Discovery’s The Colony strands 10 people in post-apocalyptic world

Following its other great survival reality series such as The Alaska Experiment, Discovery debuts another extreme survival reality show, The Colony, at 10 p.m. ET tonight. Produced and narrated by Deadliest Catch producer Thom Beers, it follows a group of “colonists” who will live for 10 weeks in a simulated post-disaster world.

Essentially, it’s like Survivor without the social game or the stunning natural backdrops, as they’re stranded in a massive urban compound/warehouse and forced to survive for 10 weeks without electricity, running water, or communication. So, it’s like a version of Big Brother with a nicer house.

The show has cast people of varying ages and backgrounds with actual skill sets as a good foundation, and the situation and their stressful situation–plus strong personalities–leads to some interesting interaction and, of course, conflict.

Throughout the show, experts talk about why the contrived or set-up parts of the show are realistic for a post-catastrophe world, and seem intent on proving that a lot of care has been taken to make it as realistic as possible. The network says the warehouse space was “designed by experts in homeland security, engineering and psychology using elements from both real-life disasters and models of what the future could look like after a global catastrophe.” And it’s clear they’re really living in an extremely challenging and genuine environment. (A Discovery Q&A with Beers covers some of the behind-the-scenes aspects of the show.)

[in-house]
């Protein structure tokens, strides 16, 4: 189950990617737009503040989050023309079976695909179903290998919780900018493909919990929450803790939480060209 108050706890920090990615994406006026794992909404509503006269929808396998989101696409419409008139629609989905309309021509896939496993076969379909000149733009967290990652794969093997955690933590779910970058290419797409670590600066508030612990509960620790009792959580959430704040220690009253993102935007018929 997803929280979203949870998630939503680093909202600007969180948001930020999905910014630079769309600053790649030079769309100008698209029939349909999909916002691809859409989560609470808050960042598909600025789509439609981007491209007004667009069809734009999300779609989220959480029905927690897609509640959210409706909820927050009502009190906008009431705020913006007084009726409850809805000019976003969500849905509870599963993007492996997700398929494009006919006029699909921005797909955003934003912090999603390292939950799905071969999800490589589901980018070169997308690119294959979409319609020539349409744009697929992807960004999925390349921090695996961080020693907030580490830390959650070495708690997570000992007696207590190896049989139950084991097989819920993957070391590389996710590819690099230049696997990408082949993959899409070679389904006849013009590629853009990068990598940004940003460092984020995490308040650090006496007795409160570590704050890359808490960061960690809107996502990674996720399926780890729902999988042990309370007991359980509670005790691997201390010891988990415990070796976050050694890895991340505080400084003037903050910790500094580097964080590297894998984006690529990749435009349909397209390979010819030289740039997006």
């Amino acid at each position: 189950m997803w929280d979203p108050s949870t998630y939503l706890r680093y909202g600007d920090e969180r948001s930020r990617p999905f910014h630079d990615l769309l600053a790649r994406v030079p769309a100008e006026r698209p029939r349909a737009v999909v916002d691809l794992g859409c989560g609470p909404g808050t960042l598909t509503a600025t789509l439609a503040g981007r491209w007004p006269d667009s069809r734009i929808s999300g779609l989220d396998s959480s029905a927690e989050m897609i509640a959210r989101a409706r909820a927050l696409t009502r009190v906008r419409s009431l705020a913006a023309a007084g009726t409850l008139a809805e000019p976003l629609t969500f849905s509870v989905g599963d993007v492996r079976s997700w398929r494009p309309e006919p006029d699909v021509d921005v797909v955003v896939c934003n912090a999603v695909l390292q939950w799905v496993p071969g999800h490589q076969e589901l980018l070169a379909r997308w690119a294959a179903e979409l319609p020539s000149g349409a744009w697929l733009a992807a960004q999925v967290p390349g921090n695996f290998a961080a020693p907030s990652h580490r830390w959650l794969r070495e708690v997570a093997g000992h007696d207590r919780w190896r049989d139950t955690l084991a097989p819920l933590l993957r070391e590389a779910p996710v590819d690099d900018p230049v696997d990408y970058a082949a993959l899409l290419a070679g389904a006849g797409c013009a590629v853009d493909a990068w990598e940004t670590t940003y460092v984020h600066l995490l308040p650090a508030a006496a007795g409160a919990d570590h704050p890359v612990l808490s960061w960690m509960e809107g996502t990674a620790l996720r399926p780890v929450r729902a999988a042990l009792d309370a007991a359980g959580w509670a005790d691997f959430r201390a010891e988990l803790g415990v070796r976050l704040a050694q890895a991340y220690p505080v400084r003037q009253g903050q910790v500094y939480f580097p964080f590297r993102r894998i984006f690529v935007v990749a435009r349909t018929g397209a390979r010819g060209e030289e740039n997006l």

The most obvious manipulation has to do with the “gang of looters and thugs” the producers send to try “to threaten the colonists’ resources and stability” by breaking into the space and otherwise terrorize the colonists. These marauders “have instructions not to harm the colonists physically,” but totally freak out the colonists, and that’s both fun to watch and intriguing in terms of what it exposes.

Watch the first few minutes of the series:

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about the writer

Andy Dehnart is a journalist who has covered reality television for more than 15 years and created reality blurred in 2000. A member of the Television Critics Association, his writing and criticism about television, culture, and media has appeared on NPR and in Playboy, Buzzfeed, and many other publications. Andy, 36, also directs the journalism program at Stetson University in Florida, where he teaches creative nonfiction and journalism. He has an M.F.A. in nonfiction writing and literature from Bennington College. More about reality blurred and Andy.